Maurice Browne, Too Late to Lament: An Autobiography. Bloomington: Indiana University Press, 1956, p. 127—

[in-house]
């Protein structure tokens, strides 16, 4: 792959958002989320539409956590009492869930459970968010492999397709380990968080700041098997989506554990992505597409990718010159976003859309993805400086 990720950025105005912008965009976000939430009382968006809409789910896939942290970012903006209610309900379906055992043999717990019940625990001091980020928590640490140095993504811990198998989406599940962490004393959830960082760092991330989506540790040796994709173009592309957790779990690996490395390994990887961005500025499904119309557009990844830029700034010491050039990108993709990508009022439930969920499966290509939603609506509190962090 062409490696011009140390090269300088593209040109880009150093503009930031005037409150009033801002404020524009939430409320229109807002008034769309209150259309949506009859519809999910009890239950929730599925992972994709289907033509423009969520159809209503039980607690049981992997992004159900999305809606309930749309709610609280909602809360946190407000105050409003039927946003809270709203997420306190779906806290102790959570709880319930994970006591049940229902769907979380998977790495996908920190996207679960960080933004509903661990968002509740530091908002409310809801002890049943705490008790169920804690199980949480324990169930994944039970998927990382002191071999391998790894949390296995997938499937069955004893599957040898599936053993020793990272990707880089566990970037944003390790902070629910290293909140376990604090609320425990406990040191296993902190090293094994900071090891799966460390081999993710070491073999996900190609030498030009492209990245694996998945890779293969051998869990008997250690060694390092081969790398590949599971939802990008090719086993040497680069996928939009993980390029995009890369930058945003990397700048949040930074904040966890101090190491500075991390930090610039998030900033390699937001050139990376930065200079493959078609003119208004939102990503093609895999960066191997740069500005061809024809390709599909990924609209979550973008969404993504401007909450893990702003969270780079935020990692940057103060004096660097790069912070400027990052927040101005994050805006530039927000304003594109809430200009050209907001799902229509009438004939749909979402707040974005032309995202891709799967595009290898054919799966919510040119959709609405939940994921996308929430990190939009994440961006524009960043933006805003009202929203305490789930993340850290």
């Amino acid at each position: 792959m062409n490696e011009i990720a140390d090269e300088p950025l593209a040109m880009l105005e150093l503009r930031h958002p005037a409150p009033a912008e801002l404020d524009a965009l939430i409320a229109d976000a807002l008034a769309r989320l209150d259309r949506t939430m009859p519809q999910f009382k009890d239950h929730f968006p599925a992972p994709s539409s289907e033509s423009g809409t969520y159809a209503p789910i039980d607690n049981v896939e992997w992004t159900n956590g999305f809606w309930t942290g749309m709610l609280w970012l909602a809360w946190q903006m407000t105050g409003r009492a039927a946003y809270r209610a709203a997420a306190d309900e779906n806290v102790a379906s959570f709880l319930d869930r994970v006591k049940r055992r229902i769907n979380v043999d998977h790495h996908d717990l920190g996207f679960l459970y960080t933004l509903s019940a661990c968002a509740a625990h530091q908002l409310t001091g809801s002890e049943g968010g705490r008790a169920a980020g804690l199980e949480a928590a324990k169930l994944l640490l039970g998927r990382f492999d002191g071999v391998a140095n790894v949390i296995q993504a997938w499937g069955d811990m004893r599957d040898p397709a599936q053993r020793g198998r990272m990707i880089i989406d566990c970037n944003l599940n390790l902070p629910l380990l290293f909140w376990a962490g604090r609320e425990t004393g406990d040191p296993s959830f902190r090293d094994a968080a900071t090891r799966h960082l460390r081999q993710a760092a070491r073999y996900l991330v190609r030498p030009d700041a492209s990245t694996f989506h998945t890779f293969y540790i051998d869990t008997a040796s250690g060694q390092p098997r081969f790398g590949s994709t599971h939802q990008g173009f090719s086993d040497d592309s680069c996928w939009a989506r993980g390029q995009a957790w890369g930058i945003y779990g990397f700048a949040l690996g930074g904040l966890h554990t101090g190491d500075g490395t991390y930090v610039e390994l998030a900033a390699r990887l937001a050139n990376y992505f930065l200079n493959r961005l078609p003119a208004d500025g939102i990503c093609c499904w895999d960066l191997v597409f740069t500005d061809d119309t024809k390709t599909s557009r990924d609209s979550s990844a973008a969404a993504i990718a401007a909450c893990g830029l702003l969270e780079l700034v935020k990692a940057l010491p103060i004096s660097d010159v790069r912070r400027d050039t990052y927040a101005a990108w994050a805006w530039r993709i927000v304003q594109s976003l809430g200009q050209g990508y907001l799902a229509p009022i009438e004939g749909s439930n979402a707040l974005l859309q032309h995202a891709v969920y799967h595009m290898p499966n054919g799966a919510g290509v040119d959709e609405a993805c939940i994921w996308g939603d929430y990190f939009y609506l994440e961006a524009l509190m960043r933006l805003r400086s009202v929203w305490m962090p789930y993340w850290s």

Chicago in the second decade of this [the 20th] century was a mentally disturbing and therefore, to a young man, a mentally exciting place. Metropolis of an inland empire, its god was the dollar and municipal corruption his handiwork. “No decent man will touch politics” was a phrase heard daily and self-defensively from the lips of every “decent” man. Extremes of luxury and squalor contrasted even more violently than in the Dublin of my childhood or the London of my youth. On the east its huge inland sea bounded the city; when the wind blew from the west, where the stockyards lay, the smell of blood, seeping through shuttered window and bolted door, filled every room of every house. In summer pitch from the city’s pavements bubbled underfoot. In winter the streets leading to Michigan Avenue had ropes waist-high round corner buildings, for foot-passengers to pull themselves past the corner against the gale; blizzards swept the city, paralyzing traffic. And in that climate, amid Chicago’s material and moral filth, mental life fought for existence like a sapling in a jungle.